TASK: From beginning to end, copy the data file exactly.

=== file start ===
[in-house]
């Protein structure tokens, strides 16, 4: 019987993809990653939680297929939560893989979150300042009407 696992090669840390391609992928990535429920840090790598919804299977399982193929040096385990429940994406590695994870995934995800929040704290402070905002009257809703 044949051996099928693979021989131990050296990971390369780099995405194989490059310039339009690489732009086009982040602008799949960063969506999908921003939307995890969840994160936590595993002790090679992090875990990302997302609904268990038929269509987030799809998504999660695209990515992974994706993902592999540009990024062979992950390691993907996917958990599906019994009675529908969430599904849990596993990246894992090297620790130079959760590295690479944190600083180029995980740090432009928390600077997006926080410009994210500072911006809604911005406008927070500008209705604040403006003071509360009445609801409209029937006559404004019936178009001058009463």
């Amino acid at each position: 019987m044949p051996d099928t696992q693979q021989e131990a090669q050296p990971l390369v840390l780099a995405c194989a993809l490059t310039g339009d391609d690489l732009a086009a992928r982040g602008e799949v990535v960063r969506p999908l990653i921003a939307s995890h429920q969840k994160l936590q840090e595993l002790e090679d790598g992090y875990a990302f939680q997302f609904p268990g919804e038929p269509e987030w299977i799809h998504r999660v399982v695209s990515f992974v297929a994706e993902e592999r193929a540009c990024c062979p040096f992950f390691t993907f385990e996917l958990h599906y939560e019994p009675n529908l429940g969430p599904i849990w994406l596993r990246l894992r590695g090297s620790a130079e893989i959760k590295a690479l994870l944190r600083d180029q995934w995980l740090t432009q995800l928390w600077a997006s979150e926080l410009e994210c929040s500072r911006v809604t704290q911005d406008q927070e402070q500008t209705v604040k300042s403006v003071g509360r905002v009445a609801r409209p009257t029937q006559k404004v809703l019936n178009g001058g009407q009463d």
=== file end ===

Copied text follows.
[in-house]
């Protein structure tokens, strides 16, 4: 019987993809990653939680297929939560893989979150300042009407 696992090669840390391609992928990535429920840090790598919804299977399982193929040096385990429940994406590695994870995934995800929040704290402070905002009257809703 044949051996099928693979021989131990050296990971390369780099995405194989490059310039339009690489732009086009982040602008799949960063969506999908921003939307995890969840994160936590595993002790090679992090875990990302997302609904268990038929269509987030799809998504999660695209990515992974994706993902592999540009990024062979992950390691993907996917958990599906019994009675529908969430599904849990596993990246894992090297620790130079959760590295690479944190600083180029995980740090432009928390600077997006926080410009994210500072911006809604911005406008927070500008209705604040403006003071509360009445609801409209029937006559404004019936178009001058009463």
């Amino acid at each position: 019987m044949p051996d099928t696992q693979q021989e131990a090669q050296p990971l390369v840390l780099a995405c194989a993809l490059t310039g339009d391609d690489l732009a086009a992928r982040g602008e799949v990535v960063r969506p999908l990653i921003a939307s995890h429920q969840k994160l936590q840090e595993l002790e090679d790598g992090y875990a990302f939680q997302f609904p268990g919804e038929p269509e987030w299977i799809h998504r999660v399982v695209s990515f992974v297929a994706e993902e592999r193929a540009c990024c062979p040096f992950f390691t993907f385990e996917l958990h599906y939560e019994p009675n529908l429940g969430p599904i849990w994406l596993r990246l894992r590695g090297s620790a130079e893989i959760k590295a690479l994870l944190r600083d180029q995934w995980l740090t432009q995800l928390w600077a997006s979150e926080l410009e994210c929040s500072r911006v809604t704290q911005d406008q927070e402070q500008t209705v604040k300042s403006v003071g509360r905002v009445a609801r409209p009257t029937q006559k404004v809703l019936n178009g001058g009407q009463d």